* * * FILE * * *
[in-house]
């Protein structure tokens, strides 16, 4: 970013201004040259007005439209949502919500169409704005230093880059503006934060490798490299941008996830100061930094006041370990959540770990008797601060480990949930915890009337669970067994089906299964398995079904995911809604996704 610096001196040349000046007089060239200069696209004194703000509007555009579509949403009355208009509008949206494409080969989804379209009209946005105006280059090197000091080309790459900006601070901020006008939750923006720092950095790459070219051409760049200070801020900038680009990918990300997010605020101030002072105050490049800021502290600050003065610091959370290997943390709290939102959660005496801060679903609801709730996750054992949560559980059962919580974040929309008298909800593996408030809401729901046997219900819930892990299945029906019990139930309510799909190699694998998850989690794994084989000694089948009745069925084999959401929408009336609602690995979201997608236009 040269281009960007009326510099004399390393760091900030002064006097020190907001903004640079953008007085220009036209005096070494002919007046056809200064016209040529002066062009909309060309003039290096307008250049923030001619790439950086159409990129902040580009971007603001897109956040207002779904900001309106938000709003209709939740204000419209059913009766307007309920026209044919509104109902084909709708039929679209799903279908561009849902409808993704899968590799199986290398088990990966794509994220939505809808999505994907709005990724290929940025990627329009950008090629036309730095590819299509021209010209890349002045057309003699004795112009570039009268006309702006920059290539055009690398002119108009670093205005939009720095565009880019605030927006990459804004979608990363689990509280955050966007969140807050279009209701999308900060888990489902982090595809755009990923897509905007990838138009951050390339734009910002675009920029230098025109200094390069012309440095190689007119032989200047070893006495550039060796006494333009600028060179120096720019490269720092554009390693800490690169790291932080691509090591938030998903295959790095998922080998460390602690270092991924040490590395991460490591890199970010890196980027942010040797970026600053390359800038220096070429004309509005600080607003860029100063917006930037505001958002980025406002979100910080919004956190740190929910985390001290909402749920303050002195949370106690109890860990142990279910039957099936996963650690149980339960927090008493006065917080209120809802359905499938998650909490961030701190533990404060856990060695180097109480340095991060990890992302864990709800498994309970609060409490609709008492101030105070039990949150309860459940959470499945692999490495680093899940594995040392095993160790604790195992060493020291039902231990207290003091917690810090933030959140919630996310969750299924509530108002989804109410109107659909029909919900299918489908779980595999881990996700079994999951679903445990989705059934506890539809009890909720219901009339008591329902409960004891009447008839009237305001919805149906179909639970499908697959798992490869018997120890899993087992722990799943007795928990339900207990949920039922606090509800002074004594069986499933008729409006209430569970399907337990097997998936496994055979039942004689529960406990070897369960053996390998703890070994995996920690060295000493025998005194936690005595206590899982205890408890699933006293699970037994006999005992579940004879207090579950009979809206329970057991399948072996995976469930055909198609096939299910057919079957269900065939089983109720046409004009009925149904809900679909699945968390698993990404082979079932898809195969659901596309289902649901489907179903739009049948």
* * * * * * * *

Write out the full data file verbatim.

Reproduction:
[in-house]
């Protein structure tokens, strides 16, 4: 970013201004040259007005439209949502919500169409704005230093880059503006934060490798490299941008996830100061930094006041370990959540770990008797601060480990949930915890009337669970067994089906299964398995079904995911809604996704 610096001196040349000046007089060239200069696209004194703000509007555009579509949403009355208009509008949206494409080969989804379209009209946005105006280059090197000091080309790459900006601070901020006008939750923006720092950095790459070219051409760049200070801020900038680009990918990300997010605020101030002072105050490049800021502290600050003065610091959370290997943390709290939102959660005496801060679903609801709730996750054992949560559980059962919580974040929309008298909800593996408030809401729901046997219900819930892990299945029906019990139930309510799909190699694998998850989690794994084989000694089948009745069925084999959401929408009336609602690995979201997608236009 040269281009960007009326510099004399390393760091900030002064006097020190907001903004640079953008007085220009036209005096070494002919007046056809200064016209040529002066062009909309060309003039290096307008250049923030001619790439950086159409990129902040580009971007603001897109956040207002779904900001309106938000709003209709939740204000419209059913009766307007309920026209044919509104109902084909709708039929679209799903279908561009849902409808993704899968590799199986290398088990990966794509994220939505809808999505994907709005990724290929940025990627329009950008090629036309730095590819299509021209010209890349002045057309003699004795112009570039009268006309702006920059290539055009690398002119108009670093205005939009720095565009880019605030927006990459804004979608990363689990509280955050966007969140807050279009209701999308900060888990489902982090595809755009990923897509905007990838138009951050390339734009910002675009920029230098025109200094390069012309440095190689007119032989200047070893006495550039060796006494333009600028060179120096720019490269720092554009390693800490690169790291932080691509090591938030998903295959790095998922080998460390602690270092991924040490590395991460490591890199970010890196980027942010040797970026600053390359800038220096070429004309509005600080607003860029100063917006930037505001958002980025406002979100910080919004956190740190929910985390001290909402749920303050002195949370106690109890860990142990279910039957099936996963650690149980339960927090008493006065917080209120809802359905499938998650909490961030701190533990404060856990060695180097109480340095991060990890992302864990709800498994309970609060409490609709008492101030105070039990949150309860459940959470499945692999490495680093899940594995040392095993160790604790195992060493020291039902231990207290003091917690810090933030959140919630996310969750299924509530108002989804109410109107659909029909919900299918489908779980595999881990996700079994999951679903445990989705059934506890539809009890909720219901009339008591329902409960004891009447008839009237305001919805149906179909639970499908697959798992490869018997120890899993087992722990799943007795928990339900207990949920039922606090509800002074004594069986499933008729409006209430569970399907337990097997998936496994055979039942004689529960406990070897369960053996390998703890070994995996920690060295000493025998005194936690005595206590899982205890408890699933006293699970037994006999005992579940004879207090579950009979809206329970057991399948072996995976469930055909198609096939299910057919079957269900065939089983109720046409004009009925149904809900679909699945968390698993990404082979079932898809195969659901596309289902649901489907179903739009049948």